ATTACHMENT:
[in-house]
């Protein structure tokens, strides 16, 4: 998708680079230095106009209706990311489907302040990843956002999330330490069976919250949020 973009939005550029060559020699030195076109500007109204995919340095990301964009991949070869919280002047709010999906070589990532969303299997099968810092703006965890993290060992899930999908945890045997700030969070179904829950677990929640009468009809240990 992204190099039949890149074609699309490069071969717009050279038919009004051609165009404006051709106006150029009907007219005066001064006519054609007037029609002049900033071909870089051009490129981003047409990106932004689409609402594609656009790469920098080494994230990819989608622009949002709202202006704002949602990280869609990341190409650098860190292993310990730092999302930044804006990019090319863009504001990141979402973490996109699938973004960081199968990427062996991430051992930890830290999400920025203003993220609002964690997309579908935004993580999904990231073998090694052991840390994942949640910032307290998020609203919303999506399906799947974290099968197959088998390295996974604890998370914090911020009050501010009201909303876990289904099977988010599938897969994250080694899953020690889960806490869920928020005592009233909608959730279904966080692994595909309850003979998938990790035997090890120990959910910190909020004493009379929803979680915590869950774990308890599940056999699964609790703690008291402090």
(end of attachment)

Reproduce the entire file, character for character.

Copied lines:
[in-house]
């Protein structure tokens, strides 16, 4: 998708680079230095106009209706990311489907302040990843956002999330330490069976919250949020 973009939005550029060559020699030195076109500007109204995919340095990301964009991949070869919280002047709010999906070589990532969303299997099968810092703006965890993290060992899930999908945890045997700030969070179904829950677990929640009468009809240990 992204190099039949890149074609699309490069071969717009050279038919009004051609165009404006051709106006150029009907007219005066001064006519054609007037029609002049900033071909870089051009490129981003047409990106932004689409609402594609656009790469920098080494994230990819989608622009949002709202202006704002949602990280869609990341190409650098860190292993310990730092999302930044804006990019090319863009504001990141979402973490996109699938973004960081199968990427062996991430051992930890830290999400920025203003993220609002964690997309579908935004993580999904990231073998090694052991840390994942949640910032307290998020609203919303999506399906799947974290099968197959088998390295996974604890998370914090911020009050501010009201909303876990289904099977988010599938897969994250080694899953020690889960806490869920928020005592009233909608959730279904966080692994595909309850003979998938990790035997090890120990959910910190909020004493009379929803979680915590869950774990308890599940056999699964609790703690008291402090």